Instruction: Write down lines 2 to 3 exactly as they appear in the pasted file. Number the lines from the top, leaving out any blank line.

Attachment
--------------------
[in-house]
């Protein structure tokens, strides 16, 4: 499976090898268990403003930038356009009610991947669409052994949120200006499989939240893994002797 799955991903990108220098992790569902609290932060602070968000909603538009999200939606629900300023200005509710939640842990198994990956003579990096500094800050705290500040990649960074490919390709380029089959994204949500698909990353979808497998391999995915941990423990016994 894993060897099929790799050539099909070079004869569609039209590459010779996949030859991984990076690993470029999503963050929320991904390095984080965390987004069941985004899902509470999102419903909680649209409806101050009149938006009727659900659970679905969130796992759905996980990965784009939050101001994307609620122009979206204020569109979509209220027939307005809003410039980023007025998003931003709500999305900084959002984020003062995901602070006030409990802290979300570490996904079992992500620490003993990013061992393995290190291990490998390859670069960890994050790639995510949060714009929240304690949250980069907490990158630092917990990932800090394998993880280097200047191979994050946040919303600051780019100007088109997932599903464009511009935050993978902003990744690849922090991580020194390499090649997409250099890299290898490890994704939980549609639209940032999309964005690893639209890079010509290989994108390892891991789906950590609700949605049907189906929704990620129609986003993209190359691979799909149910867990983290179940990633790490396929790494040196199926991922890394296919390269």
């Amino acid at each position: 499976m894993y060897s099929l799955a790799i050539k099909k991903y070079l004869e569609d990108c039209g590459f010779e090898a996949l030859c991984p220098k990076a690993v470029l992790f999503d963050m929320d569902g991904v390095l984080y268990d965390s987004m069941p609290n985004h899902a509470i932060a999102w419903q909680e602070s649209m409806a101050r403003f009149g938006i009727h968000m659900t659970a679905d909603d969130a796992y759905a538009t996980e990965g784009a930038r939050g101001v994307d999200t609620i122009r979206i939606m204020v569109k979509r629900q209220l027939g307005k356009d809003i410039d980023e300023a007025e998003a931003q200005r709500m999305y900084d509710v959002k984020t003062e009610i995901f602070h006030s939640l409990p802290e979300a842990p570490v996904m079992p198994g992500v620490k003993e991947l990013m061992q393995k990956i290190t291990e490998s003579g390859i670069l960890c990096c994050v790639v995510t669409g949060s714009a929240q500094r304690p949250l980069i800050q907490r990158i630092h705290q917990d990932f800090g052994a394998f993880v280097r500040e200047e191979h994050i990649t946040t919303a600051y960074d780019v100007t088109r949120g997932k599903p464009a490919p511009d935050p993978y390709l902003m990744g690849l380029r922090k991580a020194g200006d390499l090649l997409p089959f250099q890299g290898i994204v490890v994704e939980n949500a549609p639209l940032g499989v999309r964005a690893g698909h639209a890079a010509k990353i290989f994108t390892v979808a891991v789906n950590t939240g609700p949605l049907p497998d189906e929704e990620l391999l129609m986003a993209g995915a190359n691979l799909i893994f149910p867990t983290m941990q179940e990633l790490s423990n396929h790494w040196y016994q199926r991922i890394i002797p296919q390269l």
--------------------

């Protein structure tokens, strides 16, 4: 499976090898268990403003930038356009009610991947669409052994949120200006499989939240893994002797 799955991903990108220098992790569902609290932060602070968000909603538009999200939606629900300023200005509710939640842990198994990956003579990096500094800050705290500040990649960074490919390709380029089959994204949500698909990353979808497998391999995915941990423990016994 894993060897099929790799050539099909070079004869569609039209590459010779996949030859991984990076690993470029999503963050929320991904390095984080965390987004069941985004899902509470999102419903909680649209409806101050009149938006009727659900659970679905969130796992759905996980990965784009939050101001994307609620122009979206204020569109979509209220027939307005809003410039980023007025998003931003709500999305900084959002984020003062995901602070006030409990802290979300570490996904079992992500620490003993990013061992393995290190291990490998390859670069960890994050790639995510949060714009929240304690949250980069907490990158630092917990990932800090394998993880280097200047191979994050946040919303600051780019100007088109997932599903464009511009935050993978902003990744690849922090991580020194390499090649997409250099890299290898490890994704939980549609639209940032999309964005690893639209890079010509290989994108390892891991789906950590609700949605049907189906929704990620129609986003993209190359691979799909149910867990983290179940990633790490396929790494040196199926991922890394296919390269």
């Amino acid at each position: 499976m894993y060897s099929l799955a790799i050539k099909k991903y070079l004869e569609d990108c039209g590459f010779e090898a996949l030859c991984p220098k990076a690993v470029l992790f999503d963050m929320d569902g991904v390095l984080y268990d965390s987004m069941p609290n985004h899902a509470i932060a999102w419903q909680e602070s649209m409806a101050r403003f009149g938006i009727h968000m659900t659970a679905d909603d969130a796992y759905a538009t996980e990965g784009a930038r939050g101001v994307d999200t609620i122009r979206i939606m204020v569109k979509r629900q209220l027939g307005k356009d809003i410039d980023e300023a007025e998003a931003q200005r709500m999305y900084d509710v959002k984020t003062e009610i995901f602070h006030s939640l409990p802290e979300a842990p570490v996904m079992p198994g992500v620490k003993e991947l990013m061992q393995k990956i290190t291990e490998s003579g390859i670069l960890c990096c994050v790639v995510t669409g949060s714009a929240q500094r304690p949250l980069i800050q907490r990158i630092h705290q917990d990932f800090g052994a394998f993880v280097r500040e200047e191979h994050i990649t946040t919303a600051y960074d780019v100007t088109r949120g997932k599903p464009a490919p511009d935050p993978y390709l902003m990744g690849l380029r922090k991580a020194g200006d390499l090649l997409p089959f250099q890299g290898i994204v490890v994704e939980n949500a549609p639209l940032g499989v999309r964005a690893g698909h639209a890079a010509k990353i290989f994108t390892v979808a891991v789906n950590t939240g609700p949605l049907p497998d189906e929704e990620l391999l129609m986003a993209g995915a190359n691979l799909i893994f149910p867990t983290m941990q179940e990633l790490s423990n396929h790494w040196y016994q199926r991922i890394i002797p296919q390269l």